Highlands & Islands

SSE says Strathy South project will restore peat bog

Dried up, degraded peat bog at Strathy South site Image copyright Sse
Image caption SSE Renewables said the project will involve regenerating a large area of damaged peat bog

SSE has said its proposed 47-turbine Strathy South wind farm has backing from local communities and would have a positive effect on a fragile habitat.

It said thousands of acres of degraded peat bog in Sutherland would be restored as part of the project.

Strathy and Armadale Community Council supports the planning application which Highland councillors will consider on Monday.

Scottish Natural Heritage and the RSPB warn the farm could impact on birds.

Highland Council planning officials have recommended that councillors raise no objection to the project on condition that it is reduced in size by eight turbines.

Perth-based SSE Renewables has welcomed the recommendation.

The company's Colin Nicol said: "SSE is a responsible developer with an established Highland heritage.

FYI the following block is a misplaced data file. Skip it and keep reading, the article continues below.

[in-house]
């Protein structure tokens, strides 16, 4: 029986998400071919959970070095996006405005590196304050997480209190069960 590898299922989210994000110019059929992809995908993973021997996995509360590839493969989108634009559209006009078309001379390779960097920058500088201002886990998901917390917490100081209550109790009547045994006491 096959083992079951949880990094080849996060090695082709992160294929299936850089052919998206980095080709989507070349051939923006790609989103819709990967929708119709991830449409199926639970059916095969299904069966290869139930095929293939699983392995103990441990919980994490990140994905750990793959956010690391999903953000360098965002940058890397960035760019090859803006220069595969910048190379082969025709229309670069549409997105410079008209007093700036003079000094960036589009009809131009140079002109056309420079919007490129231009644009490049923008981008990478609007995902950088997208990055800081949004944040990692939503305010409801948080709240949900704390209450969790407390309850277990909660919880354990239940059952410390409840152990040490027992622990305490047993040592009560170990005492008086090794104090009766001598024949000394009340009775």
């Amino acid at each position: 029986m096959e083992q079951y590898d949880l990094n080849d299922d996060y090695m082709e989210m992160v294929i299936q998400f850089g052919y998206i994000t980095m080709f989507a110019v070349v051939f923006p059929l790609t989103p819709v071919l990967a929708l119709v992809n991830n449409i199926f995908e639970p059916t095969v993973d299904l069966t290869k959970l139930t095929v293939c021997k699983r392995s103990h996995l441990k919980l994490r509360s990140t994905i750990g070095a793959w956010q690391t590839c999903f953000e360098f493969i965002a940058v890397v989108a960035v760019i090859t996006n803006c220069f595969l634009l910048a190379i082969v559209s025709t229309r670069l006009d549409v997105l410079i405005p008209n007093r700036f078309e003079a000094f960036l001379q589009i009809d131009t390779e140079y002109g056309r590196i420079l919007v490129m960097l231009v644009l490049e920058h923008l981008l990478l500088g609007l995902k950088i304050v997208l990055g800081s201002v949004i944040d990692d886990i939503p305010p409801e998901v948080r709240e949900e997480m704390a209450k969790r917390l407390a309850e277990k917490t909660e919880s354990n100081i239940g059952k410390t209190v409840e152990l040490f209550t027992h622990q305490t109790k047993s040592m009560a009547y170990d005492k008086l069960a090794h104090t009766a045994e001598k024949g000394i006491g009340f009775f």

"We have demonstrated that Strathy South wind farm is a carefully designed proposal which would generate clean energy and restore thousands of hectares of damaged peatland in the Flow Country.

"It would also create major investment in the local and wider Highland economy, as is already happening at our nearby Strathy North wind farm."

The site is an area of commercial forestry where the trees have caused damage to peat bog.

SSE said the project would involve the area's biggest restoration effort and 12 sq miles (34 sq km) of bog.

SNH and RSPB Scotland have concerns that the turbines proposed pose a threat to birds such as raptors, waders and divers.

Following SSE's latest statement on Strathy South, RSPB Scotland said harmful tree plantations were already being removed from areas of the Flow Country.

The charity is involved with the Peatland Partnership, a project to restore seven square miles (18.1 sq km) of blanket bog in Caithness and Sutherland.

RSPB Scotland said it supported renewable energy schemes, but said the Strathy South project would see trees replaced with a new problem in the form of turbines.

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